It’s hardly a strange idea that those with the money make the rules, and this is a truth that is writ large in the global economy today, and has been for practically all of the last 400 years.
If it seems to you that there is a lot more to mass poverty than what the individual has control over, then you might want to question what the SDG framework’s denial of this reality says about its promise to end poverty by 2030.
2. Why is growth the only answer?
Right now, economic growth sits at the root of the SDG plan to tackle poverty. The SDGs are aiming for at least 7% per annum in least developed countries and higher levels of economic productivity across the board. Goal 8 is entirely dedicated to this objective.
This feels intuitive and logical. If economic growth equals more money and poverty equals a lack of money, then economic growth equals less poverty. It stands to reason. But now consider this: since 1990, global GDP has increased a whopping 271%, yet both the number of people living on less than $5 a day and the number of people going hungry has also increased – by 10% and 9% respectively.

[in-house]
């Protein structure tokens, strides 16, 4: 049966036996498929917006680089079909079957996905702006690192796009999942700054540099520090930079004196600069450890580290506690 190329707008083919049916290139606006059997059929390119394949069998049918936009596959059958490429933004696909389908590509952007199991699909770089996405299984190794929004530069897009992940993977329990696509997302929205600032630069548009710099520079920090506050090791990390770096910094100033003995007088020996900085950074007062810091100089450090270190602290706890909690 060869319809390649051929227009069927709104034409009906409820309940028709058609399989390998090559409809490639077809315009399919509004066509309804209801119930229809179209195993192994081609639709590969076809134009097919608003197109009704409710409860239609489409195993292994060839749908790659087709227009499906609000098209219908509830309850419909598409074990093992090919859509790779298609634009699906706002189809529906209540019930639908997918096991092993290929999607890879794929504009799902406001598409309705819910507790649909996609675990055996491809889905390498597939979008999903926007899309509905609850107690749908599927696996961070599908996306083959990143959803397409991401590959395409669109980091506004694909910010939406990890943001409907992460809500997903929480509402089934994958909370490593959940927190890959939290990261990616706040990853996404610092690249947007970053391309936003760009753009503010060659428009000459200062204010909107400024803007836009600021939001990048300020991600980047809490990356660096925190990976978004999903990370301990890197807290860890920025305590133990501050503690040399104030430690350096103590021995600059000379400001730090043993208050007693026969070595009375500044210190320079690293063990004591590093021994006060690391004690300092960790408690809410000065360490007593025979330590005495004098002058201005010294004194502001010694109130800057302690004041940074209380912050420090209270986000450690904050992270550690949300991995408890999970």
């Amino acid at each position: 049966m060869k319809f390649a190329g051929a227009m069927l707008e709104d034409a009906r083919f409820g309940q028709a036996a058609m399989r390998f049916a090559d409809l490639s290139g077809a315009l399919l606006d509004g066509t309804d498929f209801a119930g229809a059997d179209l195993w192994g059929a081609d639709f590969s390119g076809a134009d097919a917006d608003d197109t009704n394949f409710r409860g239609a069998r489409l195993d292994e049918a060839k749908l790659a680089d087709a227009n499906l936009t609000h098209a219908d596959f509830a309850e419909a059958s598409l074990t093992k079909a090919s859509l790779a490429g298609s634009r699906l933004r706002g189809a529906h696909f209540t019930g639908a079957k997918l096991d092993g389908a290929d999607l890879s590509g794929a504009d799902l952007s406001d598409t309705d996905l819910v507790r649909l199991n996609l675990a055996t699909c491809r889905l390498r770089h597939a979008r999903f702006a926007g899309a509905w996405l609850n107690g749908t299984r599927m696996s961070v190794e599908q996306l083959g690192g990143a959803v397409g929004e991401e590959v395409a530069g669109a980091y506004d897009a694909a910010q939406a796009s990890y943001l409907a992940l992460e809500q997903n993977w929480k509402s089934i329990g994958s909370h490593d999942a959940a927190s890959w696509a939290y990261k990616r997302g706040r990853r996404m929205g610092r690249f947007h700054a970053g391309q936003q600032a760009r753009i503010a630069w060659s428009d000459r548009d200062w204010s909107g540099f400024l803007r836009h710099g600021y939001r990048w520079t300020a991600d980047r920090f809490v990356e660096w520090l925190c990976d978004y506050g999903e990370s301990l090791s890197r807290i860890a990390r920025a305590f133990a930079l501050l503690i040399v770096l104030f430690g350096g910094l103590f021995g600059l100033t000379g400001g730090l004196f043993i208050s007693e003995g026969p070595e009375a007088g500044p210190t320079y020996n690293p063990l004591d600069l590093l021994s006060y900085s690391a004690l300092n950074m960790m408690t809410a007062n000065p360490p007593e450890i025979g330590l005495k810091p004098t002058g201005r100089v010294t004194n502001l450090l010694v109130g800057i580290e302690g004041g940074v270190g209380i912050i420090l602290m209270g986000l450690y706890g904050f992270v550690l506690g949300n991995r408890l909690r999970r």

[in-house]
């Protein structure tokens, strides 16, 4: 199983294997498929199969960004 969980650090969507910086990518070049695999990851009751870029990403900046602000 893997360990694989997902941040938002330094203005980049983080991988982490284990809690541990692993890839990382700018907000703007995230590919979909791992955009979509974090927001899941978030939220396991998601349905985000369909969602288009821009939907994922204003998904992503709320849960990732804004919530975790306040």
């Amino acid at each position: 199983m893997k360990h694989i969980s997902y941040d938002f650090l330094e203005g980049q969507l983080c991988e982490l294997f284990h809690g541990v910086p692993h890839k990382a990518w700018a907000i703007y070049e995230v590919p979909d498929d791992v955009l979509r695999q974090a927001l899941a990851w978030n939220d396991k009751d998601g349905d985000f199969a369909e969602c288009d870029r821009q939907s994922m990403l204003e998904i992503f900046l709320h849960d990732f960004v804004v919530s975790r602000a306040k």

Add to that the wage stagnation across the developed world and increasing inequality both within and between countries pretty much everywhere, and the shakiness of this basic logic becomes evident. Aggregate economic growth does not translate into less poverty.
Maybe this would only be slightly problematic were it not for the second part of the problem. The imperative for every country, every company, and every individual to grow their material wealth all the time is destroying us. The consumption-driven mechanisms we use to achieve growth have us locked on a path to ruin by encouraging us to treat finite natural resources as if they were infinite and prioritise the growth of the money supply over everything else. The perceived moral imperative for economic growth actually contradicts the laws of nature.
It is further notable that in recent years, 95% of all income from growth has gone to the richest 40% – which leads us on to the third question.
3. Who’s developing whom?